If we have all we need and see one of our own people in need, we must have pity on that person, or else we cannot say we love God.  Children, you show love for others by truly helping them, and not merely by talking about it.
The Robin Hood Tax on Wall Street can be a game changer start towards a fairer, more democratic, more humane, more balanced, and more moral American Tax System.

This tiny sales tax on Wall Street is:
.5% on stocks, just $.50 (50 cents) for each $100 of stock trades;
.1% on bonds, just $.10 (ten cents) for each $100 of bond trades;
.005% on derivative speculation in currencies, commodities, or other trades, just $.005 (half a penny) for each $100 of trades

The revenue generated is estimated by economists to be up to 350 billion each year!

The Robin Hood Tax can be a game changer for a fairer, more democratic, more humane, more balanced, and more moral American Tax System.

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Comment Preferences

  •  This idea, which I favor in concept, will never be (1+ / 0-)
    Recommended by:

    seriously considered by the US Congress until the name is changed to something less provocative, like a "transaction fee"

    While a popular fictional character, Robin Hood was committing crimes. Why would we want to name a tax for someone who was operating outside the law?

    "let's talk about that"

    by VClib on Fri Sep 13, 2013 at 12:56:52 PM PDT

  •  well, if Jesus says it (1+ / 0-)
    Recommended by:

    I guess we better do it!

    700 Club is that way.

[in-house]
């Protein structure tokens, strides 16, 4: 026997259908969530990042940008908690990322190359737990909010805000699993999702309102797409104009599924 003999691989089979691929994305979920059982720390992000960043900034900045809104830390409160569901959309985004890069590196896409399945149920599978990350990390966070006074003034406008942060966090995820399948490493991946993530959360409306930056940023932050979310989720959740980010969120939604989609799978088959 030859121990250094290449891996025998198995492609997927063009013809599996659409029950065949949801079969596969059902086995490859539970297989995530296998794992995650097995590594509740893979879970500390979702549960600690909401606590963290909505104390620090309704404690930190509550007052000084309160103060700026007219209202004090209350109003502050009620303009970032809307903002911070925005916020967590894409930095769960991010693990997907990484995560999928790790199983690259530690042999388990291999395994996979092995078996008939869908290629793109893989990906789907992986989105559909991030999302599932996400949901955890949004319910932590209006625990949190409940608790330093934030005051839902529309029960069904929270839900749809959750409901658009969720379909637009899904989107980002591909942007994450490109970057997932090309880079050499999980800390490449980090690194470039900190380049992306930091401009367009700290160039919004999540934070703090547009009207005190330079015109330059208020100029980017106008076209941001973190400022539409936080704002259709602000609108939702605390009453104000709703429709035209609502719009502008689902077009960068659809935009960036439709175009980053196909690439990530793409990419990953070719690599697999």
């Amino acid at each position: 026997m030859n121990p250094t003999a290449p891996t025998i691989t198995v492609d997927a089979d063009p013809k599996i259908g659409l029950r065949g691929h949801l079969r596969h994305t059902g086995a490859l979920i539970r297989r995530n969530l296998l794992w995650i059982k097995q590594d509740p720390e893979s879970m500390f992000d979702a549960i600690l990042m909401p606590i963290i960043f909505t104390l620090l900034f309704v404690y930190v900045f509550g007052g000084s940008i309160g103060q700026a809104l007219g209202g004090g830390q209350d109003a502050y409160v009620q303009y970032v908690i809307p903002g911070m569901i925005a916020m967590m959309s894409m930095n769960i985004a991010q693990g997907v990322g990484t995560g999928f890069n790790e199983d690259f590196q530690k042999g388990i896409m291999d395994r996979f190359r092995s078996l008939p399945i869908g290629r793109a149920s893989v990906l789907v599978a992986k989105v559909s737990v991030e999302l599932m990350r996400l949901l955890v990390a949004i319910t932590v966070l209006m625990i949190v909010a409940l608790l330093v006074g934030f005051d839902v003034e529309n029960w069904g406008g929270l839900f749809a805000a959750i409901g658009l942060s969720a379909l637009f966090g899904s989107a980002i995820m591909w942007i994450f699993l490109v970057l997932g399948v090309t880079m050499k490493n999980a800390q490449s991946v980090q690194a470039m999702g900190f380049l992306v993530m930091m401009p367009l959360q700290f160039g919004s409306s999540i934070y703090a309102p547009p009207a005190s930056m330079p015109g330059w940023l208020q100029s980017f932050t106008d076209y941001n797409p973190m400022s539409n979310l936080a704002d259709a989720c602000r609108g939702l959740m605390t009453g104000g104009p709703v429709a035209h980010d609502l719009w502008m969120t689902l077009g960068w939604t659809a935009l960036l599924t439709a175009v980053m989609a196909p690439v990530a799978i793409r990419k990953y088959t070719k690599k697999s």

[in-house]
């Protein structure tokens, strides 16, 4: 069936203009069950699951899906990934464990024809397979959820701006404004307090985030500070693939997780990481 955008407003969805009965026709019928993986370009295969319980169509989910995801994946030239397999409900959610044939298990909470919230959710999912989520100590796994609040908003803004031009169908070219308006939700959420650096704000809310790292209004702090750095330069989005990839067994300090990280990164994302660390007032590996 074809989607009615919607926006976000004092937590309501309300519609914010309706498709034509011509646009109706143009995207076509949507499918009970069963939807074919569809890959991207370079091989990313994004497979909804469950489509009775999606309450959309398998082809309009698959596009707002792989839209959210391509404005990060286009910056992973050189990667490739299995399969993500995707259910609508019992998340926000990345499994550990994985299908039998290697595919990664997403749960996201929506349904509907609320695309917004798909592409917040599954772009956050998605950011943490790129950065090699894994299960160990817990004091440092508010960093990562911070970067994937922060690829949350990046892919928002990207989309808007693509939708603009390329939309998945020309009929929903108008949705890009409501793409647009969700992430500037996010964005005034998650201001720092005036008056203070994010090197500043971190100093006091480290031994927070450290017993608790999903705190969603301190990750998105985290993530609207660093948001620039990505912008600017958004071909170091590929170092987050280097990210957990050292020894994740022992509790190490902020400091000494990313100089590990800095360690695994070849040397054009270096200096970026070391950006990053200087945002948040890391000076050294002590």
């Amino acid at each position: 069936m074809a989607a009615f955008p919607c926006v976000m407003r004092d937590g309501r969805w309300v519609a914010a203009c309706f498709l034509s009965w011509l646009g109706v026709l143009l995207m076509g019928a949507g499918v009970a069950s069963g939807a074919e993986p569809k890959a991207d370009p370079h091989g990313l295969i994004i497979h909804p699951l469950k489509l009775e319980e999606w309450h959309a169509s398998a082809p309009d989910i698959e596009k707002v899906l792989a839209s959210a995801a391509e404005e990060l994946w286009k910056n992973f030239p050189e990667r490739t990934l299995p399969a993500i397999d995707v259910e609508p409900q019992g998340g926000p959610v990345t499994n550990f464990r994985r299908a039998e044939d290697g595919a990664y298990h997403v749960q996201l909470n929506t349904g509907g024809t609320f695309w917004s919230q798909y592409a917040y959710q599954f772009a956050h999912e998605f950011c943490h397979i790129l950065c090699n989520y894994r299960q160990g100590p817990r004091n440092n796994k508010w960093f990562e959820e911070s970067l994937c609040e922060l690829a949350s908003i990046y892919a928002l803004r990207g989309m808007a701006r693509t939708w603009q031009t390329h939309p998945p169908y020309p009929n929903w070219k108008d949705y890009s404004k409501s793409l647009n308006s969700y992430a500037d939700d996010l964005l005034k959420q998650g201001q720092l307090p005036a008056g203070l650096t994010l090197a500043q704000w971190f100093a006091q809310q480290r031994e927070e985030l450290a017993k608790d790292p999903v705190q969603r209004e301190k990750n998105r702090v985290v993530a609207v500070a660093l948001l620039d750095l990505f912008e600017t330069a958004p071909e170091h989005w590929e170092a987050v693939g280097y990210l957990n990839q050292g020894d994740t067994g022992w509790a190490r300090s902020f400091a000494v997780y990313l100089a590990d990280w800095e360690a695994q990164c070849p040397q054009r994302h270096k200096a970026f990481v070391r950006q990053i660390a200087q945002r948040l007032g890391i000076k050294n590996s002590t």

•  Bad Idea. (1+ / 0-)
    Recommended by:

    The US has a strong financial market. People come from all over to trade here and we collect taxes from the salaries and profits earned on those trades.

    The Transaction Tax will drive some, maybe most, of that business overseas...

    ...where we can't regulate it.

    ...and can't tax the income of traders.

    ...and we'll lose the jobs it provides.

    If you look at who's behind this "Robin Hood" tax you'll see it's a bunch of non-Americans, mostly Europeans. These guys don't care how many jobs are lost on Wall Street or how much it hurts the NYC economy.

  •  Bad Math makes Progressives look dumb. (1+ / 0-)
    Recommended by:

    Can we talk about this claimed $350 billion that this tax will generate?  I can't see how they get that number without admitting that this tax will be borne by all investors.

    For the 4th quarter of 2010, the whole financial sector made profits of only $57.7 billion. Let's guesstimate that that is (57 x 4) $280 billion/year.

    That's all profit, not just trading profit. That's interest earned, investment banking profits, mortgage points, everything, even the $2.00 you must pay when you use an ATM that's not owned by your bank.

    How do the Robin Hood advocates expect us to believe they can cut a $350 billion steak from a $280 billion cow?

    Not only is this a bad proposal, it is one that highlights the cluelessness of its' advocates. It makes us look dumb.

    We have proven policies that reduce inequality. Income taxes. Capital Gains Taxes. Union membership. Why are we wasting time with this crazy Transaction Tax?